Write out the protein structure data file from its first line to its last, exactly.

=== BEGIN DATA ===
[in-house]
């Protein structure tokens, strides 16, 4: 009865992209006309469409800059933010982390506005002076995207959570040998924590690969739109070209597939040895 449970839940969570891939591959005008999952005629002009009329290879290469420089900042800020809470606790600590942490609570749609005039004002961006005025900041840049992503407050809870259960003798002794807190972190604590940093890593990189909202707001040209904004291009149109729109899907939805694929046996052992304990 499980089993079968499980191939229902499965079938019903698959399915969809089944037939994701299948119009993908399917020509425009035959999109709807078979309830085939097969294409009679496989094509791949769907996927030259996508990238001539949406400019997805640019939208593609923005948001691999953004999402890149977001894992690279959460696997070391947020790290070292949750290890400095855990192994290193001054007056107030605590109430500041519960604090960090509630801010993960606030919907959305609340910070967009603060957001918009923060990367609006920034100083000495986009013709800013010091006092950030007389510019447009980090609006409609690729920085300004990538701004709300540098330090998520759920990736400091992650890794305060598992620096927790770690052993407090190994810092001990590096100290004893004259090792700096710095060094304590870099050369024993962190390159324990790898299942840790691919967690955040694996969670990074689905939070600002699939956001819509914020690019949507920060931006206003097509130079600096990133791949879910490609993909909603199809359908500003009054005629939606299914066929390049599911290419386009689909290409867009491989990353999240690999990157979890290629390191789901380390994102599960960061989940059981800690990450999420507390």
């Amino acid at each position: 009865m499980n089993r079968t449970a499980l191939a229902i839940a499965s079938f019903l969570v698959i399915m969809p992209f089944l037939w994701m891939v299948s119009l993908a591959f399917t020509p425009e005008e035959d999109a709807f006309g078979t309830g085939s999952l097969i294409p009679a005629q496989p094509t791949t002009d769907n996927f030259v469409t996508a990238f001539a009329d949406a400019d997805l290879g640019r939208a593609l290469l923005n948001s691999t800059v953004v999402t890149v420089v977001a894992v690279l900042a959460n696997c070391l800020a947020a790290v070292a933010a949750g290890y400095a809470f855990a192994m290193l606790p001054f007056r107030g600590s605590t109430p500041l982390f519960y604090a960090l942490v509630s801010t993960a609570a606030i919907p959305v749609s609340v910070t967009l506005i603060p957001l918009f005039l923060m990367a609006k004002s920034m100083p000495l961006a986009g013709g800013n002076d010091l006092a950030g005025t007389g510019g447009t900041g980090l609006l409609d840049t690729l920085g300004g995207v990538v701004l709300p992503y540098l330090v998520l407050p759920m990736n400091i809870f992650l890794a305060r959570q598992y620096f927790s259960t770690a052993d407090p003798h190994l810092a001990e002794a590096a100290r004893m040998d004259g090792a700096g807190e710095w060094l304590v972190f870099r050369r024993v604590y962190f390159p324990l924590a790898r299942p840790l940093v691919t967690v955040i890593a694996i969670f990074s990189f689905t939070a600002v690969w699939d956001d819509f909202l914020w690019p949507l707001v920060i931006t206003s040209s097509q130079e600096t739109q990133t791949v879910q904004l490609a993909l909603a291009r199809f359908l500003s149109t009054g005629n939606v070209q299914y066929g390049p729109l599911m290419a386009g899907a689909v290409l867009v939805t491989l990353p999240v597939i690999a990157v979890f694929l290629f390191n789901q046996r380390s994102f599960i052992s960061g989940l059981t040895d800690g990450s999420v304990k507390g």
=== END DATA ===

[in-house]
């Protein structure tokens, strides 16, 4: 009865992209006309469409800059933010982390506005002076995207959570040998924590690969739109070209597939040895 449970839940969570891939591959005008999952005629002009009329290879290469420089900042800020809470606790600590942490609570749609005039004002961006005025900041840049992503407050809870259960003798002794807190972190604590940093890593990189909202707001040209904004291009149109729109899907939805694929046996052992304990 499980089993079968499980191939229902499965079938019903698959399915969809089944037939994701299948119009993908399917020509425009035959999109709807078979309830085939097969294409009679496989094509791949769907996927030259996508990238001539949406400019997805640019939208593609923005948001691999953004999402890149977001894992690279959460696997070391947020790290070292949750290890400095855990192994290193001054007056107030605590109430500041519960604090960090509630801010993960606030919907959305609340910070967009603060957001918009923060990367609006920034100083000495986009013709800013010091006092950030007389510019447009980090609006409609690729920085300004990538701004709300540098330090998520759920990736400091992650890794305060598992620096927790770690052993407090190994810092001990590096100290004893004259090792700096710095060094304590870099050369024993962190390159324990790898299942840790691919967690955040694996969670990074689905939070600002699939956001819509914020690019949507920060931006206003097509130079600096990133791949879910490609993909909603199809359908500003009054005629939606299914066929390049599911290419386009689909290409867009491989990353999240690999990157979890290629390191789901380390994102599960960061989940059981800690990450999420507390």
């Amino acid at each position: 009865m499980n089993r079968t449970a499980l191939a229902i839940a499965s079938f019903l969570v698959i399915m969809p992209f089944l037939w994701m891939v299948s119009l993908a591959f399917t020509p425009e005008e035959d999109a709807f006309g078979t309830g085939s999952l097969i294409p009679a005629q496989p094509t791949t002009d769907n996927f030259v469409t996508a990238f001539a009329d949406a400019d997805l290879g640019r939208a593609l290469l923005n948001s691999t800059v953004v999402t890149v420089v977001a894992v690279l900042a959460n696997c070391l800020a947020a790290v070292a933010a949750g290890y400095a809470f855990a192994m290193l606790p001054f007056r107030g600590s605590t109430p500041l982390f519960y604090a960090l942490v509630s801010t993960a609570a606030i919907p959305v749609s609340v910070t967009l506005i603060p957001l918009f005039l923060m990367a609006k004002s920034m100083p000495l961006a986009g013709g800013n002076d010091l006092a950030g005025t007389g510019g447009t900041g980090l609006l409609d840049t690729l920085g300004g995207v990538v701004l709300p992503y540098l330090v998520l407050p759920m990736n400091i809870f992650l890794a305060r959570q598992y620096f927790s259960t770690a052993d407090p003798h190994l810092a001990e002794a590096a100290r004893m040998d004259g090792a700096g807190e710095w060094l304590v972190f870099r050369r024993v604590y962190f390159p324990l924590a790898r299942p840790l940093v691919t967690v955040i890593a694996i969670f990074s990189f689905t939070a600002v690969w699939d956001d819509f909202l914020w690019p949507l707001v920060i931006t206003s040209s097509q130079e600096t739109q990133t791949v879910q904004l490609a993909l909603a291009r199809f359908l500003s149109t009054g005629n939606v070209q299914y066929g390049p729109l599911m290419a386009g899907a689909v290409l867009v939805t491989l990353p999240v597939i690999a990157v979890f694929l290629f390191n789901q046996r380390s994102f599960i052992s960061g989940l059981t040895d800690g990450s999420v304990k507390g």